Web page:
So I wanted to take a quick look at the Song, but this time view it both from physical relationships—then how it relates to our pursuit of our Lover/King. You see, the Song of Songs, as it was most commonly known, gives us a series of pictures of the relationship between a man and a woman (and as a believer and their Messiah)—not just the joy of the relationship, but also the struggles and complexities. The two, this man and woman in the song, are experiencing a relationship that almost seems to have a life of its own.
What do I mean? Continue reading . . .
Over the last few years I have been creating a study—a review, if you will—of the first five books of the Bible, what is called the Torah. In fact, I would have to admit that I have become quite fascinated and passionate (okay, my friends would call it obsessive) about the studies.
Well, when I began Leviticus chapter 21, which is directly connected to chapter 22, I explained that both were directed to the priests of Israel, although much of what the priests were instructed to do was also required of the regular citizens.
So I tried to put things in perspective and make some connections. Of all the goals I was intending to achieve, I hope I gave everyone a better understanding of just how holy Yahweh is; and, how He will take whatever means necessary to protect His Holiness; and that it isn’t just His expectation but His demand that those who claim allegiance to Him are to be themselves holy.
But what does that mean? If you had been reading the studies, you saw a long series of ordinances and rules—typically called laws—that carefully spell out the human behaviors that express holiness, and conversely, those which are against holiness. Of course, what usually impacts the average student most is the severe nature of the consequences, the punishments, for what happens if they don’t exhibit the behaviors, or is disobedient, to what was called for by the Law—that is, when a law is broken. These consequences and punishments are often referred to as curses—and, taken together, sometimes as the “curse of the law.” Read more . . .
In going back though my study on the Torah, the first five books of the Bible, and in the 35 chapter of Exodus, God repeated a command he had given several times, and that was that Israel is not to do any work on the Sabbath. Even starting a fire was prohibited, at the expense of death. Why was starting a fire such an issue? The only reason to have a fire was to either keep warm from a chilly evening, or to use it for some form of work. Now there were all kinds of ways they could keep warm out in the Wilderness without fire because, even at night, it simply wasn’t that cold where they were living. But a fire was needed for most types of work; for cooking, for the metal arts, for concocting dyes for cloth, for baking earthenware and a wide range of crafts. For you physicists out there, notice what the essence of fire is: it’s the conversion of matter into energy. Fire is a transforming force, and God was ordaining a state of stillness on Shabbat. The only authorized use of fire on the Sabbath was for sacrificing and the priests performed that exclusively at the Tabernacle.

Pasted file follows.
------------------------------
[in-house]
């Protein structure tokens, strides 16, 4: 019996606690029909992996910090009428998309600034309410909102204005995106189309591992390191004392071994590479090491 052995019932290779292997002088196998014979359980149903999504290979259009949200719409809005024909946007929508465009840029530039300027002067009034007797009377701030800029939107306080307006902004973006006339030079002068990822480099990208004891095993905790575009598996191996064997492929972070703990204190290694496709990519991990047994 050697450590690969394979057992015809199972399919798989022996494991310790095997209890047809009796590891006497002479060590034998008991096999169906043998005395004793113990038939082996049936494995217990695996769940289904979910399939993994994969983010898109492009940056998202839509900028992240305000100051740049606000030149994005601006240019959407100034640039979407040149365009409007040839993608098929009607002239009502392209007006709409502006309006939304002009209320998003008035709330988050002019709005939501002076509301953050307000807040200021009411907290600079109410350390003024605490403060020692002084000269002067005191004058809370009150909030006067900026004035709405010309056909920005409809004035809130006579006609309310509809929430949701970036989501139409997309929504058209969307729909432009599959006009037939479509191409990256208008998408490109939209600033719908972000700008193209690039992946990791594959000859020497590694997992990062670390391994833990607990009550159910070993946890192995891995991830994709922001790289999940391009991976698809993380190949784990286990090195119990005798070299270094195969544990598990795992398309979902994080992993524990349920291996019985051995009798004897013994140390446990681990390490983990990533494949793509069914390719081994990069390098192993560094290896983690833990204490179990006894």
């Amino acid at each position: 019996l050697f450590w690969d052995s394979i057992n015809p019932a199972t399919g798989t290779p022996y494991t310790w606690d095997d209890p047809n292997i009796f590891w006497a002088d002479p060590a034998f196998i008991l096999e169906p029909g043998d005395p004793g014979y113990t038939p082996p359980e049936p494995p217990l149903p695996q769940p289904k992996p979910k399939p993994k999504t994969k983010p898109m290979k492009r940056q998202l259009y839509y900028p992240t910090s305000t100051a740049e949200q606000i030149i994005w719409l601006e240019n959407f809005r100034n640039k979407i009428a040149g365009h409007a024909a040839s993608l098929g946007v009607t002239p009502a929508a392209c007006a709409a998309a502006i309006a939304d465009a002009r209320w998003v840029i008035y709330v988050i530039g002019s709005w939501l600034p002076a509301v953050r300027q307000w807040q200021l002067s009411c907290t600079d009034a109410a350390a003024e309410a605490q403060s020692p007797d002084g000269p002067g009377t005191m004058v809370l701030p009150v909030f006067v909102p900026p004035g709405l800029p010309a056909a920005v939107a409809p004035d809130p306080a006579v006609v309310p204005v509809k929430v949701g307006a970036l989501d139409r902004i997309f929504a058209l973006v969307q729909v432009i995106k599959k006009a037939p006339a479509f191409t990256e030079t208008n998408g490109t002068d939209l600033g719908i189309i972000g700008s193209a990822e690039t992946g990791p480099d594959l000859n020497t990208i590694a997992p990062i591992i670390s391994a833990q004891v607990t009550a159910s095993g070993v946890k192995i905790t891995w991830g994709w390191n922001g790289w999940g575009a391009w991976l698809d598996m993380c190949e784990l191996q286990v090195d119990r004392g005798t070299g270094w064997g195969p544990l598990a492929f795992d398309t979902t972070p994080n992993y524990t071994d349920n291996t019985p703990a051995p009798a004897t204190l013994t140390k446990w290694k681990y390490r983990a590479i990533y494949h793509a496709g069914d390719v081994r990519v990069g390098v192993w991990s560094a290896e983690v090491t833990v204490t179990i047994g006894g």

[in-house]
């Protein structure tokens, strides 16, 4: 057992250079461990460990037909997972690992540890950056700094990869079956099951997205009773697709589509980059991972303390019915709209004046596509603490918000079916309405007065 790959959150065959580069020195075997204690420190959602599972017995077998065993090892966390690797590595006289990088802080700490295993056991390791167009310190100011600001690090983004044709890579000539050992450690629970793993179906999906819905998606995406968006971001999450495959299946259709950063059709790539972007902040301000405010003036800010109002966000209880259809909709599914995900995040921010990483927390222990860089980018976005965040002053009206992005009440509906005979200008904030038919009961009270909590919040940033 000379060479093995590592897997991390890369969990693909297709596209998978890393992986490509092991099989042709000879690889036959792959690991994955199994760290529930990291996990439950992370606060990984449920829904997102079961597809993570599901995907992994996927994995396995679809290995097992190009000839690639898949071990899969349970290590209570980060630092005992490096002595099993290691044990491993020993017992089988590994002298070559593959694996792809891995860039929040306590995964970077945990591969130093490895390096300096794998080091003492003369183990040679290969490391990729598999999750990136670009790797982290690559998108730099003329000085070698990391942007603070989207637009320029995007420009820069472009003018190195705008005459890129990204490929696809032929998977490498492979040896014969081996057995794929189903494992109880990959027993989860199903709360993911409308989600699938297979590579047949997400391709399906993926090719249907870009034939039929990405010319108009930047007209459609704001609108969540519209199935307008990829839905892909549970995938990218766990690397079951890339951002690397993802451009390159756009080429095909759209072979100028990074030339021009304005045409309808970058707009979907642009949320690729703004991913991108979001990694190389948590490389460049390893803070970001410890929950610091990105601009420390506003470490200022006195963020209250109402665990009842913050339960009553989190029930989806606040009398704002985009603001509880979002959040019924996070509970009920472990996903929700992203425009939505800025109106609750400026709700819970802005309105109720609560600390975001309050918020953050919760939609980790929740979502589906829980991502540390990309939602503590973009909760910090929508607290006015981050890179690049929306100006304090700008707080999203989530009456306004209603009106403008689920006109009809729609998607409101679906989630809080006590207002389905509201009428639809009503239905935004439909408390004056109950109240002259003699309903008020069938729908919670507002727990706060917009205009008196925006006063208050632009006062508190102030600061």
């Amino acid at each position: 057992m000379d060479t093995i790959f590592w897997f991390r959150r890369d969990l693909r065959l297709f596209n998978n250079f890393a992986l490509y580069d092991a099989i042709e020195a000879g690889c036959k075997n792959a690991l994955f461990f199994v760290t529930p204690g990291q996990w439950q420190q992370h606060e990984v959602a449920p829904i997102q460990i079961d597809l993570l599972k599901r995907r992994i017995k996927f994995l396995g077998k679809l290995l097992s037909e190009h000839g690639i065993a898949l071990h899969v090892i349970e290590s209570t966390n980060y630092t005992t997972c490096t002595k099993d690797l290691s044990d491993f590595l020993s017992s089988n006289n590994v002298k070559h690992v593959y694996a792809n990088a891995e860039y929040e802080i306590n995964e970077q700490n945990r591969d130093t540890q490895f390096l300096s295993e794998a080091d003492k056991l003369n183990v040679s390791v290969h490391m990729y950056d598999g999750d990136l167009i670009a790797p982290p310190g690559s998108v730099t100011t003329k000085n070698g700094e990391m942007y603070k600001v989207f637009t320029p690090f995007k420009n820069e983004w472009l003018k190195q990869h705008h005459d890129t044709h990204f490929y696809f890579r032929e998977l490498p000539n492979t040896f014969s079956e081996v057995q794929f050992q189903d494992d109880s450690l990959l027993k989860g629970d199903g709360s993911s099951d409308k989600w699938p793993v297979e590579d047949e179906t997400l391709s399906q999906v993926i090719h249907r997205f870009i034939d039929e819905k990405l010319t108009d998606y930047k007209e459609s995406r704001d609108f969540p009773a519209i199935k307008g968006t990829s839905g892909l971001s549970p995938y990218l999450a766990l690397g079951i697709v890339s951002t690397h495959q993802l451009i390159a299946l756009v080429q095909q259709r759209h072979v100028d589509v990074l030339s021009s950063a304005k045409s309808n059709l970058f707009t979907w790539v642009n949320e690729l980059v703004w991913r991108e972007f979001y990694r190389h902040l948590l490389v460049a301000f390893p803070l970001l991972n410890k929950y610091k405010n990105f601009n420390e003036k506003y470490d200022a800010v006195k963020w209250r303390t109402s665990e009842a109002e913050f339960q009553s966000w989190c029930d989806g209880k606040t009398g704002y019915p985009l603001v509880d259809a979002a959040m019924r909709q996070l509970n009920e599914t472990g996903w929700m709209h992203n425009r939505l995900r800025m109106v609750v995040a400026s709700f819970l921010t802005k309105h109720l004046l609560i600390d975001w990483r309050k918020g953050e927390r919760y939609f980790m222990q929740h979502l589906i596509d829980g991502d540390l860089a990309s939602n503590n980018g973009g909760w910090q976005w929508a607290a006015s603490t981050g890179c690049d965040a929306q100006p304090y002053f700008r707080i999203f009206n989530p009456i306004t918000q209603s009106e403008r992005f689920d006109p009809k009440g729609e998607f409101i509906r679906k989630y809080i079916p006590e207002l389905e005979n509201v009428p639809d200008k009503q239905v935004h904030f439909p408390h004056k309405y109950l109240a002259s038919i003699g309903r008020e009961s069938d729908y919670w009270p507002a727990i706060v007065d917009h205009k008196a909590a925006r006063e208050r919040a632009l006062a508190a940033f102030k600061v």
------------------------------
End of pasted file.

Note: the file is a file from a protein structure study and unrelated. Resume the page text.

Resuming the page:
I know, this is just an interesting tidbit of information, right? But the idea, here, is that no work, a complete rest and dependence on God was to be observed on Sabbath. At this point we have to remember that the Hebrews were still living primarily on Manna. And God instructed them to gather double the amount of Manna needed on the day before the Sabbath so they could prepare it and have it ready and not have to gather or cook on Shabbat.
Hundreds of years later, Yeshua would tell his disciples to rest in him. We’re to rest in, and depend on, the finished work of God. It’s the Sabbath that sets up this principle and gives us a model for what this is trying to communicate. You see, in so many ways in the Old Testament and the New Testament, we’re shown that our works, our efforts, to achieve a saving kind of righteousness before God—believing that being a good person is enough—is worse than useless—it’s offensive.